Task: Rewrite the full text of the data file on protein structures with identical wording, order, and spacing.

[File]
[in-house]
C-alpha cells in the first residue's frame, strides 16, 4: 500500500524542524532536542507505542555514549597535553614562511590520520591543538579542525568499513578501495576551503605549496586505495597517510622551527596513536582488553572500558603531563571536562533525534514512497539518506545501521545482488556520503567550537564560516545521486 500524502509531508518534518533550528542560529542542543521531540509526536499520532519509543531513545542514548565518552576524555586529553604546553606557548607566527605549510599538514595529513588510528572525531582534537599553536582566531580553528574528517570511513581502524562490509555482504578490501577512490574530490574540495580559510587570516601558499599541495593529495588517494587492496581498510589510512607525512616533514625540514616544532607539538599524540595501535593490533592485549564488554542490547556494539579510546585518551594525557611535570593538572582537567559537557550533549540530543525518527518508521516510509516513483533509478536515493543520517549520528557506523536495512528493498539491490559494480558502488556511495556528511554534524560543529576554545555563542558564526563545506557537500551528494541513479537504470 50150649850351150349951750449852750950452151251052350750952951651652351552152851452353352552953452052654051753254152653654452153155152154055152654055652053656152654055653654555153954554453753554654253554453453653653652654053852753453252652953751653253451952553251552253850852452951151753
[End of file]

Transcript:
[in-house]
C-alpha cells in the first residue's frame, strides 16, 4: 500500500524542524532536542507505542555514549597535553614562511590520520591543538579542525568499513578501495576551503605549496586505495597517510622551527596513536582488553572500558603531563571536562533525534514512497539518506545501521545482488556520503567550537564560516545521486 500524502509531508518534518533550528542560529542542543521531540509526536499520532519509543531513545542514548565518552576524555586529553604546553606557548607566527605549510599538514595529513588510528572525531582534537599553536582566531580553528574528517570511513581502524562490509555482504578490501577512490574530490574540495580559510587570516601558499599541495593529495588517494587492496581498510589510512607525512616533514625540514616544532607539538599524540595501535593490533592485549564488554542490547556494539579510546585518551594525557611535570593538572582537567559537557550533549540530543525518527518508521516510509516513483533509478536515493543520517549520528557506523536495512528493498539491490559494480558502488556511495556528511554534524560543529576554545555563542558564526563545506557537500551528494541513479537504470 50150649850351150349951750449852750950452151251052350750952951651652351552152851452353352552953452052654051753254152653654452153155152154055152654055652053656152654055653654555153954554453753554654253554453453653653652654053852753453252652953751653253451952553251552253850852452951151753